From the e-learning Masterclass, 10 indispensable qualities for the Perfect Training Project!

The organisation of the e-learning Masterclass – a course promoted by Amicucci Formazione to encourage companies’ autonomous production of e-learning courses – was the chance to reflect not only on methods and techniques for company training, but also on its purpose and role in the company. In an attempt to express our reflections, we have drawn up the indispensable qualities of training activities in a handbook format.

  1. Awareness. Company competitiveness is increasingly defined by its ability to drive innovations: training is the only tool that can accompany this process, by creating culture and providing methodologies. Training can give shape to a company’s strategic objectives because it is the only tool the company has that can change people’s behaviour. Being so powerful, however, it sometimes produces unwanted effects: it is therefore necessary to supervise every phase of a training project with the greatest care.
  2. Communicated. As with any other company product, training must be communicated to its recipients in a clear and precise way, in order to create consent and availability for the project. It is therefore important to activate the four phases that lead to conscious learning, that is: Attention, Interest, Desire, Action (AIDA). Training must ally itself with Company communication in order to define the most appropriate tools, methods and language.
  3. Integrated. In-company training makes sense only if it is an integral part of all the company’s organism. Training is the bridge towards innovation and making changes in company behaviour, in all fields. It is, therefore, the company’s business partner. In the simplified representation of the chain of values, training represents the link that connects company behaviour to competitive performance that is, it is able to generate value through the growth and development of people.
  4. Adequate. Able to give the right answers using the period of time, language, means and architectures that are adequate for not only the company’s needs, but also their opportunities and vision. The term should be understood in the broadest and most positive sense of its meaning, as a tool that can achieve the company’s aspirations.
  5. Centered, on content that is used to change behaviour. In the structure of the training project it is necessary to consciously cast aside the temptation to provide as much information as possible, as a lot of information does not mean a lot of knowledge. Cathy Moore’s Action Map can help us precisely define the content that is necessary and sufficient for a training project it invites us to reflect not on the information that we would like to convey but on the actions that we should activate.
  6. Effective. If the participants correctly answer all the questions in the final quiz of the course, can we say that the training was effective? D. Kirkpatrick’s Model identifies the four levels of inquiry that can express an evaluation of the effectiveness of the intervention, that is: reaction, learning, behaviour at work and the impact on the company in terms of performance. In order to verify the ROI of the training, it is necessary to have a precise definition of the training objectives (KPI) during the planning stage. The level of effectiveness is measured by the gap between the desired behaviour and that which is put in practice after the training activity. The smaller the distance, the greater the effectiveness.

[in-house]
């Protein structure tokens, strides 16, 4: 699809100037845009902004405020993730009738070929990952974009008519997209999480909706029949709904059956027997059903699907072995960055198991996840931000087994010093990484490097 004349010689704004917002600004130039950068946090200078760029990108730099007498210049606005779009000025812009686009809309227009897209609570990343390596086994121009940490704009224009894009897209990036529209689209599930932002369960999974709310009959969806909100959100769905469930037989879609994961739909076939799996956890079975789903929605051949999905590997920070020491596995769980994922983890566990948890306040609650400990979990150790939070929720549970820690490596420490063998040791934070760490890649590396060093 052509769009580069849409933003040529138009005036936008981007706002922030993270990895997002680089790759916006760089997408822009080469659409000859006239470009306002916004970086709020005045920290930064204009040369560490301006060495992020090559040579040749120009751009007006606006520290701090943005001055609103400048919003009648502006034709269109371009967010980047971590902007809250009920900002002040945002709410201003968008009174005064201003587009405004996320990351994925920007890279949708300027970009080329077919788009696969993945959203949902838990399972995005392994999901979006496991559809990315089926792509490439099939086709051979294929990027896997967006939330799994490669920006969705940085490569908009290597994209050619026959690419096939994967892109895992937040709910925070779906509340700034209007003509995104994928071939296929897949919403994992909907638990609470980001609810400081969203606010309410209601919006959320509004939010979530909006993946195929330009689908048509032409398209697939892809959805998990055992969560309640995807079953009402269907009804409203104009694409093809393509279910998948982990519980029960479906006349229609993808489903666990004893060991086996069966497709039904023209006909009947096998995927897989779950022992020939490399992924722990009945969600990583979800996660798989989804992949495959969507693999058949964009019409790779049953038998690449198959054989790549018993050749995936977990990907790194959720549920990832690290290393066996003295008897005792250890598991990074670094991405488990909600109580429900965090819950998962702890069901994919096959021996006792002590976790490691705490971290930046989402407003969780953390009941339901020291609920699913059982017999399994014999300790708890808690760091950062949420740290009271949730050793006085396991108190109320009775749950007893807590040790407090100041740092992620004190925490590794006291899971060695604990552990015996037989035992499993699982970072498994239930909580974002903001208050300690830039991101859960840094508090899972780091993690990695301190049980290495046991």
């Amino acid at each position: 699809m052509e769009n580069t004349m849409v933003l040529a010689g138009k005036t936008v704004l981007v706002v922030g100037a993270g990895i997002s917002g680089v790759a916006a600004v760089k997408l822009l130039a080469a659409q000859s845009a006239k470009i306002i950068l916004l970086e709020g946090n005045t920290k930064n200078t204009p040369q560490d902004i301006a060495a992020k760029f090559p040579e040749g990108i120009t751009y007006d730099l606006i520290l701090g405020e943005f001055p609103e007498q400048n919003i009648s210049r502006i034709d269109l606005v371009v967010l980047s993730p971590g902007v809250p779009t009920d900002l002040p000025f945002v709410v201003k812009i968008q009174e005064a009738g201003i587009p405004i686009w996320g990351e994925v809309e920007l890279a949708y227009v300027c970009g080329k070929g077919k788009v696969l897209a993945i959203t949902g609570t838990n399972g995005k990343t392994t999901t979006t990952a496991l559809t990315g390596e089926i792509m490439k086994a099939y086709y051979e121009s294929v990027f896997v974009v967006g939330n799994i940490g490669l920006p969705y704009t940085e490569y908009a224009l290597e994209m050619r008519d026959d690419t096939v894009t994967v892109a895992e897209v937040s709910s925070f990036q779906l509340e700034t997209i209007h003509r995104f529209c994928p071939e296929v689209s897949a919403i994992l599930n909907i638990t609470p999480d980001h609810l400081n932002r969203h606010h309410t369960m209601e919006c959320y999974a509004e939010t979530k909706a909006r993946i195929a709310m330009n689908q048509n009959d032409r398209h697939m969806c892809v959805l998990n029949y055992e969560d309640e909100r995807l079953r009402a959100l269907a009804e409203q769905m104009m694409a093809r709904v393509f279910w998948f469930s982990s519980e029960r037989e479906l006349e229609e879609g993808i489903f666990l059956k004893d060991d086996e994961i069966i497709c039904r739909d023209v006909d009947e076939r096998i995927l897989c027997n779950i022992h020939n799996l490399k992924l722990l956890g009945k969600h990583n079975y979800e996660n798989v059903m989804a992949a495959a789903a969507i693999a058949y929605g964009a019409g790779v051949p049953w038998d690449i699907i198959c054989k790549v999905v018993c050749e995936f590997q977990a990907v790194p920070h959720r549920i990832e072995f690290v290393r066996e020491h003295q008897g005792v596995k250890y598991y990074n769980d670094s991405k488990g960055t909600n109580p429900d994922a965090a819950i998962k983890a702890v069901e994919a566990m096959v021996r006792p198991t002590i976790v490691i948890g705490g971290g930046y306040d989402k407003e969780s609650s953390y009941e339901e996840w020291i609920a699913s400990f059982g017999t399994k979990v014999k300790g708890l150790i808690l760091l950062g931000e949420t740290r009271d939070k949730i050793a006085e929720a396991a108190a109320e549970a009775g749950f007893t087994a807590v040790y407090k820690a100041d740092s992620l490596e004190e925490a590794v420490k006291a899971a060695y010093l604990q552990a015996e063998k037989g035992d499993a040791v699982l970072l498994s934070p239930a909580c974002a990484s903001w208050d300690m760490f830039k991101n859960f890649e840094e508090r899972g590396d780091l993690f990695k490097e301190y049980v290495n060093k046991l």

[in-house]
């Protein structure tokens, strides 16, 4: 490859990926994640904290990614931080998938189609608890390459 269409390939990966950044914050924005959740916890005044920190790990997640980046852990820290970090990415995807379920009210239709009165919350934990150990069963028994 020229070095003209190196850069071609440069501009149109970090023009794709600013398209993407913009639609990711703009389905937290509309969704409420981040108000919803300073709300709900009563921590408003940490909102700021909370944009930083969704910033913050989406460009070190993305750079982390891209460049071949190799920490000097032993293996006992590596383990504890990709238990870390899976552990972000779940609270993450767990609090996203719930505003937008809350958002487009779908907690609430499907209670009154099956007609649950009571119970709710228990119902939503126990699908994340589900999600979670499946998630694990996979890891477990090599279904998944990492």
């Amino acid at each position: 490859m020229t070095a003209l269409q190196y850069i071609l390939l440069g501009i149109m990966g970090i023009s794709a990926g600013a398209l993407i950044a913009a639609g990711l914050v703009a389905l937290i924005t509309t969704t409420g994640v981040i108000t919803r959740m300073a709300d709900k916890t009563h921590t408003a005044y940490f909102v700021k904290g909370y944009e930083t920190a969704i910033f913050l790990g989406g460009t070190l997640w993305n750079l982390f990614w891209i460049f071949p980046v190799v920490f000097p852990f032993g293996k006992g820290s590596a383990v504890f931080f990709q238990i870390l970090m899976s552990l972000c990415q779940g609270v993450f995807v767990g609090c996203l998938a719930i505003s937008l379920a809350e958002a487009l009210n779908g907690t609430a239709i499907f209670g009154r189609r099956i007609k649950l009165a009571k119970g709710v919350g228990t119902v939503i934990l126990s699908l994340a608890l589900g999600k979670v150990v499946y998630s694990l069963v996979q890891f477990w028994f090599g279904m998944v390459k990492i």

7. Creative. The theory of H. Gardner’s Multiple Intelligences invites us to use non-conventional language and situations to activate different levels of involvement and learning. In this sense, R. J. Spiro’s Cognitive Flexibility is also appropriate, as it rotates around the metaphor of a criss-crossing landscape. We can translate this as a crossing and recrossing of the same content of knowledge in a non-linear way: returning several times to the same place in the “conceptual landscape” by following different roads.
  8. Involving, that is, being able to activate a new training agreement between people and the company, which is also aimed at redefining the traditional roles of teacher and student, where the experiences and the knowledge of both converge in a virtuous circle that increases the company’s assets of knowledge. These can be tapped into and contributed to by everyone. A training consumer becomes a prosumer that is, the person being trained can collaborate with the final definition of the training.
  9. Sustainable. How many power points have been created? How much paper printed? How much time for research and the gathering of materials for yet another presentation? The creation of didactic material requires an expenditure of resources and energy that cannot and must not be wasted. On the contrary, it must be evaluated and capitalised on so that it becomes an organised company asset, shared and shareable. Planning training means thinking about a company’s architecture for training that invests resources in a sustainable and long-lasting project, which will allow you to capitalise on knowledge and reduce the times and cost of every single future initiative: the so-called ecology of training.
  10. Liquid. The buzzword is continuity: people learn continuously, through formal and informal initiatives. It is only by providing the company with the tools that can adapt perfectly to the period of time and methods required and to the expectations of the recipients that learning can become practice, a daily, healthy habit. And, like a liquid that takes the shape of the container it is in, training will give shape to company objectives when its contents are allowed to flow fluidly within the company.

Lorena Patacchini

written by: Lorena Patacchini , 23 June 2014

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